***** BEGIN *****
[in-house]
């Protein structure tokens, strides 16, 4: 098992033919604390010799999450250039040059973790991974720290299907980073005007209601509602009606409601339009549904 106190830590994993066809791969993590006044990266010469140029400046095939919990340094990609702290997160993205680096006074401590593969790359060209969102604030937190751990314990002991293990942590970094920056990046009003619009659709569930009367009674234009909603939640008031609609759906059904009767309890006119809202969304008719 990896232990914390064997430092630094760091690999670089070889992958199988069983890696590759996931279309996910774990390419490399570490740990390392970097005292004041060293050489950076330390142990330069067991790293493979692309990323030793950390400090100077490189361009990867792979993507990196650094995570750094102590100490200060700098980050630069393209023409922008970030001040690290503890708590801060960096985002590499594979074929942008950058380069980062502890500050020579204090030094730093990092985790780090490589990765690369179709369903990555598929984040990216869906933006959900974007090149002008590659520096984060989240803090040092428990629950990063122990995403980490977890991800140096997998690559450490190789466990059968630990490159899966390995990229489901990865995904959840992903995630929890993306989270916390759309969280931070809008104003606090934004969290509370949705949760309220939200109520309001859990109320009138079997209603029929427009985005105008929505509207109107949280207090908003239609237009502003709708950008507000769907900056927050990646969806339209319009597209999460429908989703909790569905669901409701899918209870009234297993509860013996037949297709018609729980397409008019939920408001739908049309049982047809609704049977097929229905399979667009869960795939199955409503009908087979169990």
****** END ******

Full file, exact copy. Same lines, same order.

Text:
[in-house]
């Protein structure tokens, strides 16, 4: 098992033919604390010799999450250039040059973790991974720290299907980073005007209601509602009606409601339009549904 106190830590994993066809791969993590006044990266010469140029400046095939919990340094990609702290997160993205680096006074401590593969790359060209969102604030937190751990314990002991293990942590970094920056990046009003619009659709569930009367009674234009909603939640008031609609759906059904009767309890006119809202969304008719 990896232990914390064997430092630094760091690999670089070889992958199988069983890696590759996931279309996910774990390419490399570490740990390392970097005292004041060293050489950076330390142990330069067991790293493979692309990323030793950390400090100077490189361009990867792979993507990196650094995570750094102590100490200060700098980050630069393209023409922008970030001040690290503890708590801060960096985002590499594979074929942008950058380069980062502890500050020579204090030094730093990092985790780090490589990765690369179709369903990555598929984040990216869906933006959900974007090149002008590659520096984060989240803090040092428990629950990063122990995403980490977890991800140096997998690559450490190789466990059968630990490159899966390995990229489901990865995904959840992903995630929890993306989270916390759309969280931070809008104003606090934004969290509370949705949760309220939200109520309001859990109320009138079997209603029929427009985005105008929505509207109107949280207090908003239609237009502003709708950008507000769907900056927050990646969806339209319009597209999460429908989703909790569905669901409701899918209870009234297993509860013996037949297709018609729980397409008019939920408001739908049309049982047809609704049977097929229905399979667009869960795939199955409503009908087979169990």